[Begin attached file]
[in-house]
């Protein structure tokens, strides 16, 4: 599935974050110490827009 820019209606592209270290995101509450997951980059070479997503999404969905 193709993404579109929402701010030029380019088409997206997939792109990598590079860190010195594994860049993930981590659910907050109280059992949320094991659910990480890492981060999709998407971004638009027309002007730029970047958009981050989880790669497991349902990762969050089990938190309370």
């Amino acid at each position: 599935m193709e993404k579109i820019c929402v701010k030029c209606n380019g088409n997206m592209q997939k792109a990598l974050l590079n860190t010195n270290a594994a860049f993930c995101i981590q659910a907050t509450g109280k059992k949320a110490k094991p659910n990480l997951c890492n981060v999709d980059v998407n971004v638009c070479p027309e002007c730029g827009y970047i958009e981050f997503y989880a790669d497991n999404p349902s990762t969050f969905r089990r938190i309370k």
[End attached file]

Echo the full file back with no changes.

[in-house]
């Protein structure tokens, strides 16, 4: 599935974050110490827009 820019209606592209270290995101509450997951980059070479997503999404969905 193709993404579109929402701010030029380019088409997206997939792109990598590079860190010195594994860049993930981590659910907050109280059992949320094991659910990480890492981060999709998407971004638009027309002007730029970047958009981050989880790669497991349902990762969050089990938190309370």
């Amino acid at each position: 599935m193709e993404k579109i820019c929402v701010k030029c209606n380019g088409n997206m592209q997939k792109a990598l974050l590079n860190t010195n270290a594994a860049f993930c995101i981590q659910a907050t509450g109280k059992k949320a110490k094991p659910n990480l997951c890492n981060v999709d980059v998407n971004v638009c070479p027309e002007c730029g827009y970047i958009e981050f997503y989880a790669d497991n999404p349902s990762t969050f969905r089990r938190i309370k």